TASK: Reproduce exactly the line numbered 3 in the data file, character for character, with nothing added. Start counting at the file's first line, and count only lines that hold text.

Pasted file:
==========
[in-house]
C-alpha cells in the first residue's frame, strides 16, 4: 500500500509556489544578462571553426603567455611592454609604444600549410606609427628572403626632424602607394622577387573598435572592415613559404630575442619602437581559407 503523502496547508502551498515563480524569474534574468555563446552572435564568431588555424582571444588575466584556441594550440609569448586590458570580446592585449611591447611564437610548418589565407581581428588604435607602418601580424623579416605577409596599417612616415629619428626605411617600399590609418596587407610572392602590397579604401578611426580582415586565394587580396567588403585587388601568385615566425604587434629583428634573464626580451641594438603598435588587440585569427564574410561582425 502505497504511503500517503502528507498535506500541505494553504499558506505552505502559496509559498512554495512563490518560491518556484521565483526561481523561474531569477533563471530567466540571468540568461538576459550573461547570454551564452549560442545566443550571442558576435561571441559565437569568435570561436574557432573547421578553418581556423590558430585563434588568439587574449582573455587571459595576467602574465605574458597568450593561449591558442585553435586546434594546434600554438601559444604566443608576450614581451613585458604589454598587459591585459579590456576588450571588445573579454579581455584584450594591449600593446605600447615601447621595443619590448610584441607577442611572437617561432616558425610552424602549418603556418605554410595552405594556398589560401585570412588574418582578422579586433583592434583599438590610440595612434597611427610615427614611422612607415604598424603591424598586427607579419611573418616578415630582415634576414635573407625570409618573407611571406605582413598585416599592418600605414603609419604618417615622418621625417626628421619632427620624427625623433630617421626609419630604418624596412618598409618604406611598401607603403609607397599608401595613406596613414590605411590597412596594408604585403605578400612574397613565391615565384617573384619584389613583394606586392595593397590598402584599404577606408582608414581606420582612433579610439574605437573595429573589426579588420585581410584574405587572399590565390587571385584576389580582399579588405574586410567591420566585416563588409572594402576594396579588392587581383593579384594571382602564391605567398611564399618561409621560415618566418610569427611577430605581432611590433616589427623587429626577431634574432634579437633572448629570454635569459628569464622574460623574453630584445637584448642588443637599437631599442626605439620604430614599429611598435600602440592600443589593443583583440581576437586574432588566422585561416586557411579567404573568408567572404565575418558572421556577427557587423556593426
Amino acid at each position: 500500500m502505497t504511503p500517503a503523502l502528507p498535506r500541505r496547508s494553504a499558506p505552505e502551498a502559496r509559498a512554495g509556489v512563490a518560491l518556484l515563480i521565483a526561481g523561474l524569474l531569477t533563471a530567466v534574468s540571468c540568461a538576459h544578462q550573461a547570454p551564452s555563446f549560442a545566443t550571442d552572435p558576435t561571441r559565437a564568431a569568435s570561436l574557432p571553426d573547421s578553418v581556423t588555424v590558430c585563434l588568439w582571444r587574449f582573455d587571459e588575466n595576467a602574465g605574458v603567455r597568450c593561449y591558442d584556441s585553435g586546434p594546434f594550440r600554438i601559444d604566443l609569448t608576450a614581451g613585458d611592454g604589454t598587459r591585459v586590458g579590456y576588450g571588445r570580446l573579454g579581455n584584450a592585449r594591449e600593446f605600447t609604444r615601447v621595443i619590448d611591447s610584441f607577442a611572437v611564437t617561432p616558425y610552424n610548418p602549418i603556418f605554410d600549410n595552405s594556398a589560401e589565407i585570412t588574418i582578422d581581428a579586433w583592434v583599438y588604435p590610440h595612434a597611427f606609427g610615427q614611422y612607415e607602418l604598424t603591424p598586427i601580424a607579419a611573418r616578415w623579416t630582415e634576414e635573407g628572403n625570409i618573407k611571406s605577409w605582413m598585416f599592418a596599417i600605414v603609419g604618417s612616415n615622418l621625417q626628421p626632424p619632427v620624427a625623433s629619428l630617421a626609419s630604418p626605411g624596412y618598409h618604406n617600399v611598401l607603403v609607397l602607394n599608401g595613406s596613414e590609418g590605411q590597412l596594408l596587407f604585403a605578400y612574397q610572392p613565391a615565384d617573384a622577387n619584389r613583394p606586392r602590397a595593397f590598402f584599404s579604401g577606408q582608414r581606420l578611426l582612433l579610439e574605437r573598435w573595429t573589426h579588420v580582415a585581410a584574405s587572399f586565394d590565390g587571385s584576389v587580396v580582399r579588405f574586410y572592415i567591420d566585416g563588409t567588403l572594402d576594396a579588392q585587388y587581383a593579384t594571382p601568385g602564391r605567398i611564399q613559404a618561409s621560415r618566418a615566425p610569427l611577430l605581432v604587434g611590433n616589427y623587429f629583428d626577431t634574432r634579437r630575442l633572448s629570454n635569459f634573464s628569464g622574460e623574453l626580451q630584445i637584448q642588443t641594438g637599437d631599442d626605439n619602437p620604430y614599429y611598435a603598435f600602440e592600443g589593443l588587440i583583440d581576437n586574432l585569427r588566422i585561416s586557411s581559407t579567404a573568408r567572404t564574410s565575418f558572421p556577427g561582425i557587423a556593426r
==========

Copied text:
Amino acid at each position: 500500500m502505497t504511503p500517503a503523502l502528507p498535506r500541505r496547508s494553504a499558506p505552505e502551498a502559496r509559498a512554495g509556489v512563490a518560491l518556484l515563480i521565483a526561481g523561474l524569474l531569477t533563471a530567466v534574468s540571468c540568461a538576459h544578462q550573461a547570454p551564452s555563446f549560442a545566443t550571442d552572435p558576435t561571441r559565437a564568431a569568435s570561436l574557432p571553426d573547421s578553418v581556423t588555424v590558430c585563434l588568439w582571444r587574449f582573455d587571459e588575466n595576467a602574465g605574458v603567455r597568450c593561449y591558442d584556441s585553435g586546434p594546434f594550440r600554438i601559444d604566443l609569448t608576450a614581451g613585458d611592454g604589454t598587459r591585459v586590458g579590456y576588450g571588445r570580446l573579454g579581455n584584450a592585449r594591449e600593446f605600447t609604444r615601447v621595443i619590448d611591447s610584441f607577442a611572437v611564437t617561432p616558425y610552424n610548418p602549418i603556418f605554410d600549410n595552405s594556398a589560401e589565407i585570412t588574418i582578422d581581428a579586433w583592434v583599438y588604435p590610440h595612434a597611427f606609427g610615427q614611422y612607415e607602418l604598424t603591424p598586427i601580424a607579419a611573418r616578415w623579416t630582415e634576414e635573407g628572403n625570409i618573407k611571406s605577409w605582413m598585416f599592418a596599417i600605414v603609419g604618417s612616415n615622418l621625417q626628421p626632424p619632427v620624427a625623433s629619428l630617421a626609419s630604418p626605411g624596412y618598409h618604406n617600399v611598401l607603403v609607397l602607394n599608401g595613406s596613414e590609418g590605411q590597412l596594408l596587407f604585403a605578400y612574397q610572392p613565391a615565384d617573384a622577387n619584389r613583394p606586392r602590397a595593397f590598402f584599404s579604401g577606408q582608414r581606420l578611426l582612433l579610439e574605437r573598435w573595429t573589426h579588420v580582415a585581410a584574405s587572399f586565394d590565390g587571385s584576389v587580396v580582399r579588405f574586410y572592415i567591420d566585416g563588409t567588403l572594402d576594396a579588392q585587388y587581383a593579384t594571382p601568385g602564391r605567398i611564399q613559404a618561409s621560415r618566418a615566425p610569427l611577430l605581432v604587434g611590433n616589427y623587429f629583428d626577431t634574432r634579437r630575442l633572448s629570454n635569459f634573464s628569464g622574460e623574453l626580451q630584445i637584448q642588443t641594438g637599437d631599442d626605439n619602437p620604430y614599429y611598435a603598435f600602440e592600443g589593443l588587440i583583440d581576437n586574432l585569427r588566422i585561416s586557411s581559407t579567404a573568408r567572404t564574410s565575418f558572421p556577427g561582425i557587423a556593426r